We live in a world where a director who’s not even 60 years old can make over 100 films. That kind of output is truly unfathomable. That director is, of course, Takashi Miike, the Japanese auteur whose 28-year career in directing movies–beginning in ‘91 with direct-to-video efforts before graduating to theatrical features–has become the stuff of legends. This year marks the 20th anniversary of his breathrough year, and Audition, the major film that led him to the international stage is still just as affecting, but feels so different in context.
The world wasn’t ready for Audition. Made in 1999–a year that also saw Miike release three other films–Audition was the first major Japanese horror film to make a splash outside of Japan. While the term “J-Horror” would appear later with supernatural films like Ringu, Ju-On, and Pulse, Audition was the first to showcase the extreme nature of both the genre and Miike’s aesthetic. It took audiences into a cinematic world that wasn’t safe, wasn’t familiar, and was perhaps all too real.
Based on the novel of the same name by Ryu Murakami, Audition is the slowest of burns. Shigeharu Aoyama (Ryo Ishibashi) is a middle-aged widower whose 17-year-old son Shigehiko (Tetsu Sawaki) urges him to finally get back out there and get remarried “before it’s too late.” Aoyama’s friend Yoshikawa (Jun Kunimura) is a film producer who proposes they hold fake auditions for the “part” of Aoyama’s wife, and if he likes any of the prospects, he can ask them out afterwards. Beginning a relationship with duplicity and the promise of acting work seems a pretty bad method, but Aoyama agrees.
Prior to the day of auditions, Aoyama looks through the headshots and resumes of the young actresses and finds himself immediately drawn to one in partcular–Asami Yamazaki (Eihi Shiina), a former ballet dancer with an expression that conveys a hard life. After a montage of all the auditions, some awkward and others pretty hilarious, Aoyama finds himself waiting time and again for Asami to come in. Of course, she ends up being last and is far less “showy” than the other girls. Yoshikawa points out that she’s sort of plain and meek, but Aoyama is entranced. He asks her out later and they have dinner.
Up to this point, audiences would be forgiven for thinking the movie was a romantic drama, but that’s exactly when the story begins to turn. While trying to play it cool and not call her again right away, Aoyama has several moments where he almost calls and then doesn’t; it’s a pretty common rom-com scene. But Miike shows us what Asami’s doing in that same time frame and it’s sit on the floor of her nearly empty apartment starring at the phone on the ground. Asami’s clearly not as normal as she appears, and this is only compounded when she all but disappears after the two sleep together. Aoyama goes looking into her past and finds a lot of trauma, which ends up being really dangerous for him.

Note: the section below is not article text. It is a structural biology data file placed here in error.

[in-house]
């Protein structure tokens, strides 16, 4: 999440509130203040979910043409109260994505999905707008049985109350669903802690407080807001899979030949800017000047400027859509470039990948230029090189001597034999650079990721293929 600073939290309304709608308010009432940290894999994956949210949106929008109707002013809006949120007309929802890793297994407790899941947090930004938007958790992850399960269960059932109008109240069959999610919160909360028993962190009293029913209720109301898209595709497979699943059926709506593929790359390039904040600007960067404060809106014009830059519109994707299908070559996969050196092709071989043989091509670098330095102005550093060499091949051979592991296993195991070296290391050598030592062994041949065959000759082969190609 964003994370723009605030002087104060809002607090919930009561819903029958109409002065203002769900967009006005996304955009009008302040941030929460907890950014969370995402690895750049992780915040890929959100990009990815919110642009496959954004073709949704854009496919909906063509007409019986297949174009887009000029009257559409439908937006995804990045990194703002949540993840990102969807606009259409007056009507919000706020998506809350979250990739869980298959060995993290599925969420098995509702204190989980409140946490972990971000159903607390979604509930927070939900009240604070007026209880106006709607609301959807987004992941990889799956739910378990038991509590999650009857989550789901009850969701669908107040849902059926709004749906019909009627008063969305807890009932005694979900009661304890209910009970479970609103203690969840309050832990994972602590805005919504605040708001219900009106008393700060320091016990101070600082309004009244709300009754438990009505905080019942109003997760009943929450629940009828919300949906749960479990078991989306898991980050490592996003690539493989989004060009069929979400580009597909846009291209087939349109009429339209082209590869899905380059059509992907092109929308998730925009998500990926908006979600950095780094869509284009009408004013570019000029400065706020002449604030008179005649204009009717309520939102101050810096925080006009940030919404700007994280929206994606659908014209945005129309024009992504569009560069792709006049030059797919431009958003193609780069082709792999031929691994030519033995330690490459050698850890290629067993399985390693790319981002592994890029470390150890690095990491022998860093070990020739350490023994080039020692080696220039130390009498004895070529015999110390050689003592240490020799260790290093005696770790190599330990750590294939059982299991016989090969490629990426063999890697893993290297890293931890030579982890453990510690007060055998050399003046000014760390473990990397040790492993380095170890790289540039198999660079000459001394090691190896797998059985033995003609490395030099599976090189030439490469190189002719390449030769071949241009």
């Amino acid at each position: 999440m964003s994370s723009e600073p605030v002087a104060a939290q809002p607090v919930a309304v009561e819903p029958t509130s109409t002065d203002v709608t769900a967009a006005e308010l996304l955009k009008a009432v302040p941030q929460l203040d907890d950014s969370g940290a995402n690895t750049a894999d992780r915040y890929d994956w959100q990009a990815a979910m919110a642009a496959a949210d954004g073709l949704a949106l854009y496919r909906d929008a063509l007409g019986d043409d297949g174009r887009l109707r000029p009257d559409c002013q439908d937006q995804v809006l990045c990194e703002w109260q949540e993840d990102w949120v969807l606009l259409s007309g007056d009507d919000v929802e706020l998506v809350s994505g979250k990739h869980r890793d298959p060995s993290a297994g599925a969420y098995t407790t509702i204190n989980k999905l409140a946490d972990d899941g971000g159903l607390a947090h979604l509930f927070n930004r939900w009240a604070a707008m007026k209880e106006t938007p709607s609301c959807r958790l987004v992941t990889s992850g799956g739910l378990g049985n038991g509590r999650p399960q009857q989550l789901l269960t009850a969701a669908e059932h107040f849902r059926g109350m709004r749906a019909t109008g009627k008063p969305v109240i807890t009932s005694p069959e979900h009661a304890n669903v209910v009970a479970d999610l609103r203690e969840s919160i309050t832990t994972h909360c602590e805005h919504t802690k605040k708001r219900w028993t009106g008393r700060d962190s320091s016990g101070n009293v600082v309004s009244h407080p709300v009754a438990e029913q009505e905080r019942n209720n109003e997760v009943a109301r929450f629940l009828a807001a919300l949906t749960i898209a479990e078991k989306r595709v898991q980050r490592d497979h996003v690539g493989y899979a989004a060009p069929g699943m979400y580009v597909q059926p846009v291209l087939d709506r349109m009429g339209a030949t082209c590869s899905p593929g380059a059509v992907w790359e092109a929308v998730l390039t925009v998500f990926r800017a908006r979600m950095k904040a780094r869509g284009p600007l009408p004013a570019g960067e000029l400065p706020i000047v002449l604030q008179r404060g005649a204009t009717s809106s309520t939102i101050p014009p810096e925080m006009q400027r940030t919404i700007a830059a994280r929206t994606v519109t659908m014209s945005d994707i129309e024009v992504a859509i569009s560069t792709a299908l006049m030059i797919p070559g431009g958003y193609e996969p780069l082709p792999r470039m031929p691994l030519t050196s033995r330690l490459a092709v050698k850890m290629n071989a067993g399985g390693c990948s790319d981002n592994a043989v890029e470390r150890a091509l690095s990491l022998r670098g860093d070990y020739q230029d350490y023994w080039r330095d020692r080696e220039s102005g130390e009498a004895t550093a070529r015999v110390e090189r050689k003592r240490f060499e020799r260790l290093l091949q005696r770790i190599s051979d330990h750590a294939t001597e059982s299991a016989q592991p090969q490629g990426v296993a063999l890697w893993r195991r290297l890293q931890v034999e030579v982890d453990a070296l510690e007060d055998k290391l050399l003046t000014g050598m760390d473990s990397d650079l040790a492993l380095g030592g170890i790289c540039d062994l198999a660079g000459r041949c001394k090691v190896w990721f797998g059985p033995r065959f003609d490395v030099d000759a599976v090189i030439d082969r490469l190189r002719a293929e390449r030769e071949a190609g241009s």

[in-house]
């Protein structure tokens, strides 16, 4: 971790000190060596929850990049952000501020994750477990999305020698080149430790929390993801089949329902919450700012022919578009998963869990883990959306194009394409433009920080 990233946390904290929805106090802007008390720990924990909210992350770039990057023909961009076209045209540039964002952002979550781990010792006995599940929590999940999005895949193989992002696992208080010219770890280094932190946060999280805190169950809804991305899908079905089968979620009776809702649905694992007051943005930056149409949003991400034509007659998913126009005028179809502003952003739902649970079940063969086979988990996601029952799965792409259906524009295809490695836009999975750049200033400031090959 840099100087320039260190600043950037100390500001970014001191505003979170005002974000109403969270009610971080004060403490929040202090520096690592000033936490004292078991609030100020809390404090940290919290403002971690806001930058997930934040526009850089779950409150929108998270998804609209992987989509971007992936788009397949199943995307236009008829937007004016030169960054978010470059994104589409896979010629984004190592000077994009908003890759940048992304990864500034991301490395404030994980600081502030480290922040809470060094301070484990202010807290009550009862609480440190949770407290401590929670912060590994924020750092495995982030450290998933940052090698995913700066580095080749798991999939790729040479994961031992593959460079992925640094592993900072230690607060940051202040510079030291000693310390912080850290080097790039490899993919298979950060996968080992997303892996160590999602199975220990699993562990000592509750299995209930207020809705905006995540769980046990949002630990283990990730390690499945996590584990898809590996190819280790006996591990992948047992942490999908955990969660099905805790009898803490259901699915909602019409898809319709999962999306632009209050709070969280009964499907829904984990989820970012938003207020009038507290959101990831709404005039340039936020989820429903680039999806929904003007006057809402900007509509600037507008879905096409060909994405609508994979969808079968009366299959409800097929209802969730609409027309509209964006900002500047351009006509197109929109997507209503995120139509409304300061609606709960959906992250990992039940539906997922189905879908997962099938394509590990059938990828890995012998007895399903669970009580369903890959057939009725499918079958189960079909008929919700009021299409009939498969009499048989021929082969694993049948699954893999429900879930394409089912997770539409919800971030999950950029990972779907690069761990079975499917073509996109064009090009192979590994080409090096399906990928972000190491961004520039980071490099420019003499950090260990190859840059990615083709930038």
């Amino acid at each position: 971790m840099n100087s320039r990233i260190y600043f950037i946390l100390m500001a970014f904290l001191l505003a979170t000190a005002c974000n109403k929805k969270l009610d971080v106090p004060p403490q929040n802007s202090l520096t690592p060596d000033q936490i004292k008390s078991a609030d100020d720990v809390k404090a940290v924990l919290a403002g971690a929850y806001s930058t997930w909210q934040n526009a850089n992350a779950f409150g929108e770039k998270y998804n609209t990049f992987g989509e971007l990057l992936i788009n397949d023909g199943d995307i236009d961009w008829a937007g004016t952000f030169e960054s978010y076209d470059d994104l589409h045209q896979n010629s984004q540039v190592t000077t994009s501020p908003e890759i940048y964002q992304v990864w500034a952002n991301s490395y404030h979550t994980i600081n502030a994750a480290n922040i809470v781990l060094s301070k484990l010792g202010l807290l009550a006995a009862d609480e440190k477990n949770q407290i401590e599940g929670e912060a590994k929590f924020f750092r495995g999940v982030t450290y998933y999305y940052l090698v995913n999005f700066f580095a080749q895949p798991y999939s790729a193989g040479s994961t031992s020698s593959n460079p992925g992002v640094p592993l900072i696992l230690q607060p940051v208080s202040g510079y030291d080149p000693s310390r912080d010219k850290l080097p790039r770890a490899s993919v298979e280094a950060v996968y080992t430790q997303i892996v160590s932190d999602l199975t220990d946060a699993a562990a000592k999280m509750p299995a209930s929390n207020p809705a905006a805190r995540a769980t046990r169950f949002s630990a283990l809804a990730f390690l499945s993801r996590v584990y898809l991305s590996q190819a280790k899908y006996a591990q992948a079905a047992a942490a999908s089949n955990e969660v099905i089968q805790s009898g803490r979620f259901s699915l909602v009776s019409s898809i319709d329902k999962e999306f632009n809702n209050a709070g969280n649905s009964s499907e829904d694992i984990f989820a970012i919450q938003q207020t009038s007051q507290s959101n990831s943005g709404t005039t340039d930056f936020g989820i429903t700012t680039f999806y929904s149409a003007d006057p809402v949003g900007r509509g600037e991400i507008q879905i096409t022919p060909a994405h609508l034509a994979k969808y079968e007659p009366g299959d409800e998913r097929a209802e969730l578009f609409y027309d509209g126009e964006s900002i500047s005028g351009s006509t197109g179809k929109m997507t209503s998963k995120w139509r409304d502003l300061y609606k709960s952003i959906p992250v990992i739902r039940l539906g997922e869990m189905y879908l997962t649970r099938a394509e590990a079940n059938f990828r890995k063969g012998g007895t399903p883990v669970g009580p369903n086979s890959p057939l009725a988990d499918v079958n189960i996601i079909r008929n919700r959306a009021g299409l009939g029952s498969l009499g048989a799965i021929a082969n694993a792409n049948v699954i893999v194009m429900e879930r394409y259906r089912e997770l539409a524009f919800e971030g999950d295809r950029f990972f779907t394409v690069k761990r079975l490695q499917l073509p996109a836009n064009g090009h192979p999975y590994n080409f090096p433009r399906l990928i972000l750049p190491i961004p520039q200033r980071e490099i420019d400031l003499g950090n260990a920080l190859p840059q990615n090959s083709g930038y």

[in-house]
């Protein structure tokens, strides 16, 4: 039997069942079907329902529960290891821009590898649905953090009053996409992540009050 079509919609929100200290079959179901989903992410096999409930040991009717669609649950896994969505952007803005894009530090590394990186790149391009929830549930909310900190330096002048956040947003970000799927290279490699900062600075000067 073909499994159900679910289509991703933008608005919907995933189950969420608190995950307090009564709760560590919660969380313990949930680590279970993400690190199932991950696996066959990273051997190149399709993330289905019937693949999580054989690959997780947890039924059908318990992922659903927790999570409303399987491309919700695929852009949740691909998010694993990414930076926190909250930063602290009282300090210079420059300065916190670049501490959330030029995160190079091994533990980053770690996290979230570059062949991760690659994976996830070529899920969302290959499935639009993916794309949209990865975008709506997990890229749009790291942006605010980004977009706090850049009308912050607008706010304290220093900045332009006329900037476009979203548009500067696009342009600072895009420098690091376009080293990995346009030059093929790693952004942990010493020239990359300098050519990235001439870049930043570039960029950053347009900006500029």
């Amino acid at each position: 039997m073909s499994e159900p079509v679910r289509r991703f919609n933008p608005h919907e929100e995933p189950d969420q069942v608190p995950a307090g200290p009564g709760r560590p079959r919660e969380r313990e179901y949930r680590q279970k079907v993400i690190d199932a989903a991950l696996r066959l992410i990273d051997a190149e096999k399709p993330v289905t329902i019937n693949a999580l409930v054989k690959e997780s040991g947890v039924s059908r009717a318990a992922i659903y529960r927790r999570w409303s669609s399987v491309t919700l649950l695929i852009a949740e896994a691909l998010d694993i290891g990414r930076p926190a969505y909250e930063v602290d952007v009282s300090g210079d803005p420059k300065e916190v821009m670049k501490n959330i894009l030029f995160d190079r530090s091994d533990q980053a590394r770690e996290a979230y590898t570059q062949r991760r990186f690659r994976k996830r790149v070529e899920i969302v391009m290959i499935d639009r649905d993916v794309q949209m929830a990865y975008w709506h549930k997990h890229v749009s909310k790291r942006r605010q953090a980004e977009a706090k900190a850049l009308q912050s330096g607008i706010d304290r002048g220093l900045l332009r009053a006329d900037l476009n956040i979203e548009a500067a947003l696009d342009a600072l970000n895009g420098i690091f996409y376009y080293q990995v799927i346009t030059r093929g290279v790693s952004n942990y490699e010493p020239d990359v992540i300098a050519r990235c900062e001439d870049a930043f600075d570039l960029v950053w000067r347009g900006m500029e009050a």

Audition is infamous for its second half, which becomes hallucinatory, then grueling. If you know anything about the movie, it’s probably the prolonged torture scene in which Asami plunges long needles into the chest and undereyes of Aoyama before using a wire saw to cut off his feet. It’s a truly gut-churning sequence, punctuated by Asami’s gleeful smile and coquettish chirping of “deeper, deeper” as the needles go in. But what leads us to that sequence is somehow more troubling in 2019 than it was two decades ago.
First, we know that while Asami is clearly deranged and homocidal, it comes from years of abuse. Her cruel and sadistic step-father would burn her legs if she didn’t dance to perfection, and this pain is depicted as growing into a sexual fetish for both as she gets older. Her step-father has no feet, and so any man who fails to live up to his word is subject to Asami attempting to physically turn them into her abuser, getting symbolic revenge in the process. She keeps one of her previous victims in a burlap sack in her apartment; without a tongue, feet, or several fingers, this man is forced to eat Asami’s vomit in one of the movie’s most repulsive moments.
But beyond Asami, we have an ostensible hero in Aoyama who is both a kind and responsible single father and a real creep who agrees to lie to women to get them to go out with him. One can see this same scenario transposed to the internet age very easily, where he’d set up a phony profile on a dating app in the hopes a young lady would swipe left. And Asami is lying as well, hiding her past and her proclivities in the hopes of finding a man who won’t lie to her. She only becomes hostile toward Aoyama when he says he’ll love only her forever without revealing he loves his son and still harbors love for his dead wife. Could this whole thing have been avoided if he’d just been honest with Asami from the beginning? It’s hard to know.
The first time I saw Audition, on home video in 2004, I thought Asami was a terrifying figure in the annals of horror films. Now, watching it 15 years later, I see her as a victim who has fallen into despair and rage and has become the abuser for a sense of purpose. It’s a truly sad case. She’s not a monster, and yet she’s still terrifying. I never expected to sympathize with the grinning mutilator, and yet I did.
Miike is a director known for excesses, and certainly parts of Audition show us this, but it’s a much more nuanced and restrained movie than it could have been. He’s gone on to direct some of the most depraved and graphic films of all time (hello, Ichi the Killer), and yet Audition’s power comes in the characters and feeling the tension of the inevitable explosion and not the gruesome moments themselves.
Audition is out February 12 on a special edition Blu-ray from Arrow. It looks and sounds better than it ever has. If you think you know all there is to know about the movie, I urge you to give it another look, with more wisened eyes.
Images: Omega Project